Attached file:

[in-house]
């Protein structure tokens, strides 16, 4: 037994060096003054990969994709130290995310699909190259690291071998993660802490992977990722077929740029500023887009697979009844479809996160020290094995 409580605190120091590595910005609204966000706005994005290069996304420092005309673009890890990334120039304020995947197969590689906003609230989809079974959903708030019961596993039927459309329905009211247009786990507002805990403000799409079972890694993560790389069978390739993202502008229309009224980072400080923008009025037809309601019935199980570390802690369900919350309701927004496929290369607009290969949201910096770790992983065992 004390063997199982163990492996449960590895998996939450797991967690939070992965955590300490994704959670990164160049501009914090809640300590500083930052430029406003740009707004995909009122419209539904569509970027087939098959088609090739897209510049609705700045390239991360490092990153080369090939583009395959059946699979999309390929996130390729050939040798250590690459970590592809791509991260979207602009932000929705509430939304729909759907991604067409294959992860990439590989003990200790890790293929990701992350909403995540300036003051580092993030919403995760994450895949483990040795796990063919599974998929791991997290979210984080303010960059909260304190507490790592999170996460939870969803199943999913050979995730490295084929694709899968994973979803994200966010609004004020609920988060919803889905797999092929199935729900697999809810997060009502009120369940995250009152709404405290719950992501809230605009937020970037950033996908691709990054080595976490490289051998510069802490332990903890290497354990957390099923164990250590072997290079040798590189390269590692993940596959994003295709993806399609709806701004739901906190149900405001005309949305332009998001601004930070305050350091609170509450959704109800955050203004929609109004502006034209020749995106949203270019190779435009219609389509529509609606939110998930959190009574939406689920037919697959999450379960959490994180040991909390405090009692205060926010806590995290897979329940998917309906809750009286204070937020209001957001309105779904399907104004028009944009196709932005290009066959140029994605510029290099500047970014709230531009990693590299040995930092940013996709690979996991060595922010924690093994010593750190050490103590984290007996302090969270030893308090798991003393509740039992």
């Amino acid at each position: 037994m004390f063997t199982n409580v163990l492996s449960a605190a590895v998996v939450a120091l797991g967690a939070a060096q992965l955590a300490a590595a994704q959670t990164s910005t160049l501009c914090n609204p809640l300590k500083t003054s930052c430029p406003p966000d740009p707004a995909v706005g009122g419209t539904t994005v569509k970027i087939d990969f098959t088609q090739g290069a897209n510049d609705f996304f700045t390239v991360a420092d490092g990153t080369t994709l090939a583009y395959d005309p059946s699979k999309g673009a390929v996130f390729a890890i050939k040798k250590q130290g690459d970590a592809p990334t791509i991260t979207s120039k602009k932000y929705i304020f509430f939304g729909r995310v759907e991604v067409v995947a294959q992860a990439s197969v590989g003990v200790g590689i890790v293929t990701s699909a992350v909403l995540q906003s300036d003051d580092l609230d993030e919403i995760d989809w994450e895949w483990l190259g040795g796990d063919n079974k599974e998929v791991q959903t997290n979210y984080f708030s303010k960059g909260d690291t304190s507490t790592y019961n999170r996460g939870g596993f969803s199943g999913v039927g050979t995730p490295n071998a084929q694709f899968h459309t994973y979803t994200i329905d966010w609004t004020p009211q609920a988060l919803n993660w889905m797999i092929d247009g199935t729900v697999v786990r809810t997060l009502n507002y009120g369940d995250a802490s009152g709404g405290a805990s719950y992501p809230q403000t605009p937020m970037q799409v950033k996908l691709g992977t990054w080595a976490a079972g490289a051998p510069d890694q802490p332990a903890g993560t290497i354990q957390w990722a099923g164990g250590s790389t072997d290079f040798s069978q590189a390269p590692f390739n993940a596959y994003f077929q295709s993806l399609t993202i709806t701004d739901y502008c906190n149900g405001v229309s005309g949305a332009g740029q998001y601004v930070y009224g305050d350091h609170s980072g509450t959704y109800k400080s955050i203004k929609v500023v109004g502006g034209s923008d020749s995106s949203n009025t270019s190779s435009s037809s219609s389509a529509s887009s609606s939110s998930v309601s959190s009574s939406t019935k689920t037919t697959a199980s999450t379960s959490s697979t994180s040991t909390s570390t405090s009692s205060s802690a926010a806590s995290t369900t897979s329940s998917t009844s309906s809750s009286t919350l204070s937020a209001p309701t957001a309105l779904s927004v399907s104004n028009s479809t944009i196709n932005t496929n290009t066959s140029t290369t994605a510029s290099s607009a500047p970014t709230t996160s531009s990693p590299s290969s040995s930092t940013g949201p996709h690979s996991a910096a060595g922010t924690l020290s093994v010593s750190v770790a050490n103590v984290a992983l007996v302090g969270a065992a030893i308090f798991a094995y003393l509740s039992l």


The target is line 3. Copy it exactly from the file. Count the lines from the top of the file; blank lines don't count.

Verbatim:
């Amino acid at each position: 037994m004390f063997t199982n409580v163990l492996s449960a605190a590895v998996v939450a120091l797991g967690a939070a060096q992965l955590a300490a590595a994704q959670t990164s910005t160049l501009c914090n609204p809640l300590k500083t003054s930052c430029p406003p966000d740009p707004a995909v706005g009122g419209t539904t994005v569509k970027i087939d990969f098959t088609q090739g290069a897209n510049d609705f996304f700045t390239v991360a420092d490092g990153t080369t994709l090939a583009y395959d005309p059946s699979k999309g673009a390929v996130f390729a890890i050939k040798k250590q130290g690459d970590a592809p990334t791509i991260t979207s120039k602009k932000y929705i304020f509430f939304g729909r995310v759907e991604v067409v995947a294959q992860a990439s197969v590989g003990v200790g590689i890790v293929t990701s699909a992350v909403l995540q906003s300036d003051d580092l609230d993030e919403i995760d989809w994450e895949w483990l190259g040795g796990d063919n079974k599974e998929v791991q959903t997290n979210y984080f708030s303010k960059g909260d690291t304190s507490t790592y019961n999170r996460g939870g596993f969803s199943g999913v039927g050979t995730p490295n071998a084929q694709f899968h459309t994973y979803t994200i329905d966010w609004t004020p009211q609920a988060l919803n993660w889905m797999i092929d247009g199935t729900v697999v786990r809810t997060l009502n507002y009120g369940d995250a802490s009152g709404g405290a805990s719950y992501p809230q403000t605009p937020m970037q799409v950033k996908l691709g992977t990054w080595a976490a079972g490289a051998p510069d890694q802490p332990a903890g993560t290497i354990q957390w990722a099923g164990g250590s790389t072997d290079f040798s069978q590189a390269p590692f390739n993940a596959y994003f077929q295709s993806l399609t993202i709806t701004d739901y502008c906190n149900g405001v229309s005309g949305a332009g740029q998001y601004v930070y009224g305050d350091h609170s980072g509450t959704y109800k400080s955050i203004k929609v500023v109004g502006g034209s923008d020749s995106s949203n009025t270019s190779s435009s037809s219609s389509a529509s887009s609606s939110s998930v309601s959190s009574s939406t019935k689920t037919t697959a199980s999450t379960s959490s697979t994180s040991t909390s570390t405090s009692s205060s802690a926010a806590s995290t369900t897979s329940s998917t009844s309906s809750s009286t919350l204070s937020a209001p309701t957001a309105l779904s927004v399907s104004n028009s479809t944009i196709n932005t496929n290009t066959s140029t290369t994605a510029s290099s607009a500047p970014t709230t996160s531009s990693p590299s290969s040995s930092t940013g949201p996709h690979s996991a910096a060595g922010t924690l020290s093994v010593s750190v770790a050490n103590v984290a992983l007996v302090g969270a065992a030893i308090f798991a094995y003393l509740s039992l």